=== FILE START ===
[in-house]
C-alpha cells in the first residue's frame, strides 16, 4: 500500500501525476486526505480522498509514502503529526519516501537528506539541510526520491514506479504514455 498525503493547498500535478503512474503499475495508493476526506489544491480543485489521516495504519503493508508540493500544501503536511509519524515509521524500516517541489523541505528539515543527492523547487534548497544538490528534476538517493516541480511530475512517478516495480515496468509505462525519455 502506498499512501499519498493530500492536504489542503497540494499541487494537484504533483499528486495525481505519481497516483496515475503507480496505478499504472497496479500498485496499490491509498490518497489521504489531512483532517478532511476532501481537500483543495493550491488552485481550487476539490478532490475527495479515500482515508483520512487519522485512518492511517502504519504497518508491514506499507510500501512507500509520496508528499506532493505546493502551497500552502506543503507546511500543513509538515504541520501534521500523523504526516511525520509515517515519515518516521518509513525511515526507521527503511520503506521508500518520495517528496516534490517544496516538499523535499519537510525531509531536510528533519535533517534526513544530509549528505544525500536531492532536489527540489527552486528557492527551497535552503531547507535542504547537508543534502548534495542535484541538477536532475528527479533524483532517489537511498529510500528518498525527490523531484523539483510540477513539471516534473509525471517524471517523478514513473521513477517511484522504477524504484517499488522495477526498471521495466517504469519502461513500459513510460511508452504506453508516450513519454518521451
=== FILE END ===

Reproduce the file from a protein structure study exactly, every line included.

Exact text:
[in-house]
C-alpha cells in the first residue's frame, strides 16, 4: 500500500501525476486526505480522498509514502503529526519516501537528506539541510526520491514506479504514455 498525503493547498500535478503512474503499475495508493476526506489544491480543485489521516495504519503493508508540493500544501503536511509519524515509521524500516517541489523541505528539515543527492523547487534548497544538490528534476538517493516541480511530475512517478516495480515496468509505462525519455 502506498499512501499519498493530500492536504489542503497540494499541487494537484504533483499528486495525481505519481497516483496515475503507480496505478499504472497496479500498485496499490491509498490518497489521504489531512483532517478532511476532501481537500483543495493550491488552485481550487476539490478532490475527495479515500482515508483520512487519522485512518492511517502504519504497518508491514506499507510500501512507500509520496508528499506532493505546493502551497500552502506543503507546511500543513509538515504541520501534521500523523504526516511525520509515517515519515518516521518509513525511515526507521527503511520503506521508500518520495517528496516534490517544496516538499523535499519537510525531509531536510528533519535533517534526513544530509549528505544525500536531492532536489527540489527552486528557492527551497535552503531547507535542504547537508543534502548534495542535484541538477536532475528527479533524483532517489537511498529510500528518498525527490523531484523539483510540477513539471516534473509525471517524471517523478514513473521513477517511484522504477524504484517499488522495477526498471521495466517504469519502461513500459513510460511508452504506453508516450513519454518521451